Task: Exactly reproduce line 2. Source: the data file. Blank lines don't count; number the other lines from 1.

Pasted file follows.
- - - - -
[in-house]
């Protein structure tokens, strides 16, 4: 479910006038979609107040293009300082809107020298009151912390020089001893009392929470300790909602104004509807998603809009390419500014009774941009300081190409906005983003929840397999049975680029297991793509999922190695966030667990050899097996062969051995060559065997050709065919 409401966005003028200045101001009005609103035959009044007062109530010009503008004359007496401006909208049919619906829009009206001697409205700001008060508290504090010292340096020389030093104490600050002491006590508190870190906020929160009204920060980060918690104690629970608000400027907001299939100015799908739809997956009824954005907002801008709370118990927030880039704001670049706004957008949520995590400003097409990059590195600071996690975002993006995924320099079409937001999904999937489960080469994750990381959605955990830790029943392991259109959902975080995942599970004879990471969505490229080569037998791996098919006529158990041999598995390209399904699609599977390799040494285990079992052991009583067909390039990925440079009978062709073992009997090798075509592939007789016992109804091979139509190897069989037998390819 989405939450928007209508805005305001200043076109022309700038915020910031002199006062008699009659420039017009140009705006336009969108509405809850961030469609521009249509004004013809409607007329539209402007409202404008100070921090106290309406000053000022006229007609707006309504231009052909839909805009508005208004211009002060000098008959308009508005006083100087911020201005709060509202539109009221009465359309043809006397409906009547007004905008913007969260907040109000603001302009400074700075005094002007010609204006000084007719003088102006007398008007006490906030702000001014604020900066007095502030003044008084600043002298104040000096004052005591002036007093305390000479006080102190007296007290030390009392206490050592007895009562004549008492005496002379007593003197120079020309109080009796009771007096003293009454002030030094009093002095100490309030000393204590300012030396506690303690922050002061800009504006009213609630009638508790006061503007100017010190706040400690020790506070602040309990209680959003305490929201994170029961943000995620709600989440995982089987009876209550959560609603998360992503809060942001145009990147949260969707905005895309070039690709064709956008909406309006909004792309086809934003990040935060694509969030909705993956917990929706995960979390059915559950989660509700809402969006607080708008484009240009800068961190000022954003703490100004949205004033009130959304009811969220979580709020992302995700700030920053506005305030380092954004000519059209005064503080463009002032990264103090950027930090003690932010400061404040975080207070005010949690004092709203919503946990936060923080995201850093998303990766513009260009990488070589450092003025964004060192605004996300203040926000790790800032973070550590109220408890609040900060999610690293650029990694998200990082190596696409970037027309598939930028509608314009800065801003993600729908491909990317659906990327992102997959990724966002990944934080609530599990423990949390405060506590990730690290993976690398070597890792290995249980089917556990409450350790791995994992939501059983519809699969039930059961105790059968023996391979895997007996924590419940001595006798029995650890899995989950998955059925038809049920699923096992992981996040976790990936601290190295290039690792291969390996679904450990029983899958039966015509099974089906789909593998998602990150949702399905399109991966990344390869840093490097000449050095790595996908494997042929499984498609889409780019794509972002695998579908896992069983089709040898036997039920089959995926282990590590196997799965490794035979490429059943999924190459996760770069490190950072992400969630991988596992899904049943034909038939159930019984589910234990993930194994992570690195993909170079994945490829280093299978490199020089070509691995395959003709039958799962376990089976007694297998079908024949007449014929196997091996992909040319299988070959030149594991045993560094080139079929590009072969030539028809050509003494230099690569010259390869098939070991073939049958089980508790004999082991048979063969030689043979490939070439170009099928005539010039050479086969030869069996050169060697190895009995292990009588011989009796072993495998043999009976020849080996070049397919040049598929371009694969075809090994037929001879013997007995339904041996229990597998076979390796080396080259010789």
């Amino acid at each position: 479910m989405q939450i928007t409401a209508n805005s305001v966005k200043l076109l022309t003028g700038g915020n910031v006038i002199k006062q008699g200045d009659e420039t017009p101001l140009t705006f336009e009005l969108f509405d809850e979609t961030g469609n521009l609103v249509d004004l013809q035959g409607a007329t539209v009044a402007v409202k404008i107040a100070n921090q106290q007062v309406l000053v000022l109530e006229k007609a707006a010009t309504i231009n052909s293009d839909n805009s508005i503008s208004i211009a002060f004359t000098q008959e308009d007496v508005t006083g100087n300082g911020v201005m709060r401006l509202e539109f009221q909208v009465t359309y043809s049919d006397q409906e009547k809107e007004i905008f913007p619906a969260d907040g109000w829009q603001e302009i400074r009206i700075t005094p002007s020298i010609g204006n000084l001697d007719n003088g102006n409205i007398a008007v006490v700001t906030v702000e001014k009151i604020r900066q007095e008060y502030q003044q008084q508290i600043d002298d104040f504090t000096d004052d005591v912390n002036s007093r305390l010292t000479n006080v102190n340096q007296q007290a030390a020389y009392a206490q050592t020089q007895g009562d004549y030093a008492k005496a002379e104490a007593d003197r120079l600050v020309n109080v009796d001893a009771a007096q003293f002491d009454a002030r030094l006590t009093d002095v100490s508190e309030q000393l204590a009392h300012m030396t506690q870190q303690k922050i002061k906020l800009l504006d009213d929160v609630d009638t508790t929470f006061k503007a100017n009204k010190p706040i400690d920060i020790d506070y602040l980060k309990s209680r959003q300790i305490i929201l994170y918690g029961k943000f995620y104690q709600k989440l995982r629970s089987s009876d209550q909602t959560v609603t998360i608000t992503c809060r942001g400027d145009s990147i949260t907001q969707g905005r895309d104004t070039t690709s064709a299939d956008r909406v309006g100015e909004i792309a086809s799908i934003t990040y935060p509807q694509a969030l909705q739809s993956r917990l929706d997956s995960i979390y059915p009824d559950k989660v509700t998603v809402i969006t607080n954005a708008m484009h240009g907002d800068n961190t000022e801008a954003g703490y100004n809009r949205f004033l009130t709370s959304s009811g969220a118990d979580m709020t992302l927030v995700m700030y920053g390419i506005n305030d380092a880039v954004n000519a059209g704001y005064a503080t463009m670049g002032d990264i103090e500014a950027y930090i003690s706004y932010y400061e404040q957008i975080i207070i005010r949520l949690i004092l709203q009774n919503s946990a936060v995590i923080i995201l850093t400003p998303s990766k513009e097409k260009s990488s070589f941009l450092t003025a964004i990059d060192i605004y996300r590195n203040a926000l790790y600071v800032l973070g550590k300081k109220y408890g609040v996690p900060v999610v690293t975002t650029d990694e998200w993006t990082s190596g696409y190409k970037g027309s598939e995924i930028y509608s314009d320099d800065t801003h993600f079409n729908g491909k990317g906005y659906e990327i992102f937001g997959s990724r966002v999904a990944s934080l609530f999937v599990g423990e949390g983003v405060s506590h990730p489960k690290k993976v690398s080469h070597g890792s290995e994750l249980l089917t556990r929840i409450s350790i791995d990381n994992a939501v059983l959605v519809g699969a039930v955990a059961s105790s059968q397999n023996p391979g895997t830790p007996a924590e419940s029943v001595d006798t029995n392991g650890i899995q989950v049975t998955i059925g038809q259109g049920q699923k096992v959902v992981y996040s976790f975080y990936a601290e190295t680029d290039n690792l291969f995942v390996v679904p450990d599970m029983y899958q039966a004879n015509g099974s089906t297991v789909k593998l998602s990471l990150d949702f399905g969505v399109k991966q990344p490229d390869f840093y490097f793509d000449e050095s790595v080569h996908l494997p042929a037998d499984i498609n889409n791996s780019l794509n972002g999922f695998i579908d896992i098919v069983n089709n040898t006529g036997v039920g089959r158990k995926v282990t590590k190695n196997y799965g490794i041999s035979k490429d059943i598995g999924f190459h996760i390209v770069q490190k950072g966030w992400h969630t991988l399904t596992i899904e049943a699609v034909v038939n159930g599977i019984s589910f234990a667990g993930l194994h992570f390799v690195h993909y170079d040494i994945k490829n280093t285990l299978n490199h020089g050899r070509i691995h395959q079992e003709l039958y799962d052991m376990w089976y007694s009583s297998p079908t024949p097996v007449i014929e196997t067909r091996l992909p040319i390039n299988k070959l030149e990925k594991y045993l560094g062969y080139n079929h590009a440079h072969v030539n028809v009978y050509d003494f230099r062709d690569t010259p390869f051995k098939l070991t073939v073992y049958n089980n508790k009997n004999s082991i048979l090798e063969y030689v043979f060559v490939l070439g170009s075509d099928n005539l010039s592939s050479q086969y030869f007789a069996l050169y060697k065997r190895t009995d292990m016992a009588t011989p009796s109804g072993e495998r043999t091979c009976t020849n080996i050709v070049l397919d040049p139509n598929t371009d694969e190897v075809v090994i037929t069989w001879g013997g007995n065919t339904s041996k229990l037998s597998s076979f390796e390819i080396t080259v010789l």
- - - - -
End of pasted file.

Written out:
């Protein structure tokens, strides 16, 4: 479910006038979609107040293009300082809107020298009151912390020089001893009392929470300790909602104004509807998603809009390419500014009774941009300081190409906005983003929840397999049975680029297991793509999922190695966030667990050899097996062969051995060559065997050709065919 409401966005003028200045101001009005609103035959009044007062109530010009503008004359007496401006909208049919619906829009009206001697409205700001008060508290504090010292340096020389030093104490600050002491006590508190870190906020929160009204920060980060918690104690629970608000400027907001299939100015799908739809997956009824954005907002801008709370118990927030880039704001670049706004957008949520995590400003097409990059590195600071996690975002993006995924320099079409937001999904999937489960080469994750990381959605955990830790029943392991259109959902975080995942599970004879990471969505490229080569037998791996098919006529158990041999598995390209399904699609599977390799040494285990079992052991009583067909390039990925440079009978062709073992009997090798075509592939007789016992109804091979139509190897069989037998390819 989405939450928007209508805005305001200043076109022309700038915020910031002199006062008699009659420039017009140009705006336009969108509405809850961030469609521009249509004004013809409607007329539209402007409202404008100070921090106290309406000053000022006229007609707006309504231009052909839909805009508005208004211009002060000098008959308009508005006083100087911020201005709060509202539109009221009465359309043809006397409906009547007004905008913007969260907040109000603001302009400074700075005094002007010609204006000084007719003088102006007398008007006490906030702000001014604020900066007095502030003044008084600043002298104040000096004052005591002036007093305390000479006080102190007296007290030390009392206490050592007895009562004549008492005496002379007593003197120079020309109080009796009771007096003293009454002030030094009093002095100490309030000393204590300012030396506690303690922050002061800009504006009213609630009638508790006061503007100017010190706040400690020790506070602040309990209680959003305490929201994170029961943000995620709600989440995982089987009876209550959560609603998360992503809060942001145009990147949260969707905005895309070039690709064709956008909406309006909004792309086809934003990040935060694509969030909705993956917990929706995960979390059915559950989660509700809402969006607080708008484009240009800068961190000022954003703490100004949205004033009130959304009811969220979580709020992302995700700030920053506005305030380092954004000519059209005064503080463009002032990264103090950027930090003690932010400061404040975080207070005010949690004092709203919503946990936060923080995201850093998303990766513009260009990488070589450092003025964004060192605004996300203040926000790790800032973070550590109220408890609040900060999610690293650029990694998200990082190596696409970037027309598939930028509608314009800065801003993600729908491909990317659906990327992102997959990724966002990944934080609530599990423990949390405060506590990730690290993976690398070597890792290995249980089917556990409450350790791995994992939501059983519809699969039930059961105790059968023996391979895997007996924590419940001595006798029995650890899995989950998955059925038809049920699923096992992981996040976790990936601290190295290039690792291969390996679904450990029983899958039966015509099974089906789909593998998602990150949702399905399109991966990344390869840093490097000449050095790595996908494997042929499984498609889409780019794509972002695998579908896992069983089709040898036997039920089959995926282990590590196997799965490794035979490429059943999924190459996760770069490190950072992400969630991988596992899904049943034909038939159930019984589910234990993930194994992570690195993909170079994945490829280093299978490199020089070509691995395959003709039958799962376990089976007694297998079908024949007449014929196997091996992909040319299988070959030149594991045993560094080139079929590009072969030539028809050509003494230099690569010259390869098939070991073939049958089980508790004999082991048979063969030689043979490939070439170009099928005539010039050479086969030869069996050169060697190895009995292990009588011989009796072993495998043999009976020849080996070049397919040049598929371009694969075809090994037929001879013997007995339904041996229990597998076979390796080396080259010789």